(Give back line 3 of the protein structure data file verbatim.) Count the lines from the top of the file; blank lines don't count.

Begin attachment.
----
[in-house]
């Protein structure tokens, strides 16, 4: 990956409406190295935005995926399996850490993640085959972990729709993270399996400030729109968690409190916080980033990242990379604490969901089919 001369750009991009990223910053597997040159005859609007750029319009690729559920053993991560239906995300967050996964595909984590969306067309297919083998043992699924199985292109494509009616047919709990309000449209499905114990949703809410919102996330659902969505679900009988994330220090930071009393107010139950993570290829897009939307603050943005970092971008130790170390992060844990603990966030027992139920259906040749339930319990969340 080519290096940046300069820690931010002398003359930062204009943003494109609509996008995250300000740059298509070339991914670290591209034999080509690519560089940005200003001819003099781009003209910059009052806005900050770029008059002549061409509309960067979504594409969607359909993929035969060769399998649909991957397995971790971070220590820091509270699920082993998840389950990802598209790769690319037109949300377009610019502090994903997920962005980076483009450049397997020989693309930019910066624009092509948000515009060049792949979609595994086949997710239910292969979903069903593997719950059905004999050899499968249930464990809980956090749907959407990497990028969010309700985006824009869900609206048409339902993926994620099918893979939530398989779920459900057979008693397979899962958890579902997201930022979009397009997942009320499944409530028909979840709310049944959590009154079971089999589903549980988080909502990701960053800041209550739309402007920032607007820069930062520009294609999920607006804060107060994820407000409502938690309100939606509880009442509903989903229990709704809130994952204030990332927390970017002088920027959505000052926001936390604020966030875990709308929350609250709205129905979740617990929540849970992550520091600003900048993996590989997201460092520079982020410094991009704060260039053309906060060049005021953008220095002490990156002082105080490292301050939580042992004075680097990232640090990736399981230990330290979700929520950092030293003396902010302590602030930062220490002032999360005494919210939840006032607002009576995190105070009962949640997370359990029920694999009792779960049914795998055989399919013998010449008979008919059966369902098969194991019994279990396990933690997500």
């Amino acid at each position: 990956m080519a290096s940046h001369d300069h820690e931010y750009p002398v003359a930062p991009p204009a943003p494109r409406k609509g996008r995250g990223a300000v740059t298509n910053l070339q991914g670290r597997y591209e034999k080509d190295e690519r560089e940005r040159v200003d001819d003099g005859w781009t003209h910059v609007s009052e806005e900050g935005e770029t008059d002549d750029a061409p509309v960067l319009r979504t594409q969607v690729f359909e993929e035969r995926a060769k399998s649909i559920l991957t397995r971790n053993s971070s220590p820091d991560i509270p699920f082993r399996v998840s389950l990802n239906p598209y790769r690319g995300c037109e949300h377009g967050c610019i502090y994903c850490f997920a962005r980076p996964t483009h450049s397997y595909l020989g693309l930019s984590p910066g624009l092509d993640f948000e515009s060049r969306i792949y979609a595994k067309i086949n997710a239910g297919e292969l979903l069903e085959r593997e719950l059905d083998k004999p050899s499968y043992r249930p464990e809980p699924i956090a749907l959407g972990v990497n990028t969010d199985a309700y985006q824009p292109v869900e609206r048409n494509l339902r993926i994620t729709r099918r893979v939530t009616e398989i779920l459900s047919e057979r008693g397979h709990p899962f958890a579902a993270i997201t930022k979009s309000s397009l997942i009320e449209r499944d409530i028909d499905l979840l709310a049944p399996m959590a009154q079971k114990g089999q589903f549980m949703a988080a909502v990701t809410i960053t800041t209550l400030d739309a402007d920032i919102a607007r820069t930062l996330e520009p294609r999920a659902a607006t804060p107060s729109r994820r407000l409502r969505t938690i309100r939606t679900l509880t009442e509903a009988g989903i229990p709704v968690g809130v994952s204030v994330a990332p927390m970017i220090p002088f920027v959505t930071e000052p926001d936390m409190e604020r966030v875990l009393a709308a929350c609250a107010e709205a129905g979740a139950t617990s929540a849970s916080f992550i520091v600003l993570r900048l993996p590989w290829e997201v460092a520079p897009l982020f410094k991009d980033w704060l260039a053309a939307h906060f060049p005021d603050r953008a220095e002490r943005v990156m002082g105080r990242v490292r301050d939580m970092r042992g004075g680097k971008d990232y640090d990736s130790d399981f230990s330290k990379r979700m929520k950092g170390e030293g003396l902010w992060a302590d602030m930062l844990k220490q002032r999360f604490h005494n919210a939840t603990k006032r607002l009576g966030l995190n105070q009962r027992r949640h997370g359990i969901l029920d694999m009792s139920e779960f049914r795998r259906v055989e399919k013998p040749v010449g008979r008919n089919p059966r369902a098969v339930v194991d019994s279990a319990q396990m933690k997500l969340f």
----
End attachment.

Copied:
């Amino acid at each position: 990956m080519a290096s940046h001369d300069h820690e931010y750009p002398v003359a930062p991009p204009a943003p494109r409406k609509g996008r995250g990223a300000v740059t298509n910053l070339q991914g670290r597997y591209e034999k080509d190295e690519r560089e940005r040159v200003d001819d003099g005859w781009t003209h910059v609007s009052e806005e900050g935005e770029t008059d002549d750029a061409p509309v960067l319009r979504t594409q969607v690729f359909e993929e035969r995926a060769k399998s649909i559920l991957t397995r971790n053993s971070s220590p820091d991560i509270p699920f082993r399996v998840s389950l990802n239906p598209y790769r690319g995300c037109e949300h377009g967050c610019i502090y994903c850490f997920a962005r980076p996964t483009h450049s397997y595909l020989g693309l930019s984590p910066g624009l092509d993640f948000e515009s060049r969306i792949y979609a595994k067309i086949n997710a239910g297919e292969l979903l069903e085959r593997e719950l059905d083998k004999p050899s499968y043992r249930p464990e809980p699924i956090a749907l959407g972990v990497n990028t969010d199985a309700y985006q824009p292109v869900e609206r048409n494509l339902r993926i994620t729709r099918r893979v939530t009616e398989i779920l459900s047919e057979r008693g397979h709990p899962f958890a579902a993270i997201t930022k979009s309000s397009l997942i009320e449209r499944d409530i028909d499905l979840l709310a049944p399996m959590a009154q079971k114990g089999q589903f549980m949703a988080a909502v990701t809410i960053t800041t209550l400030d739309a402007d920032i919102a607007r820069t930062l996330e520009p294609r999920a659902a607006t804060p107060s729109r994820r407000l409502r969505t938690i309100r939606t679900l509880t009442e509903a009988g989903i229990p709704v968690g809130v994952s204030v994330a990332p927390m970017i220090p002088f920027v959505t930071e000052p926001d936390m409190e604020r966030v875990l009393a709308a929350c609250a107010e709205a129905g979740a139950t617990s929540a849970s916080f992550i520091v600003l993570r900048l993996p590989w290829e997201v460092a520079p897009l982020f410094k991009d980033w704060l260039a053309a939307h906060f060049p005021d603050r953008a220095e002490r943005v990156m002082g105080r990242v490292r301050d939580m970092r042992g004075g680097k971008d990232y640090d990736s130790d399981f230990s330290k990379r979700m929520k950092g170390e030293g003396l902010w992060a302590d602030m930062l844990k220490q002032r999360f604490h005494n919210a939840t603990k006032r607002l009576g966030l995190n105070q009962r027992r949640h997370g359990i969901l029920d694999m009792s139920e779960f049914r795998r259906v055989e399919k013998p040749v010449g008979r008919n089919p059966r369902a098969v339930v194991d019994s279990a319990q396990m933690k997500l969340f």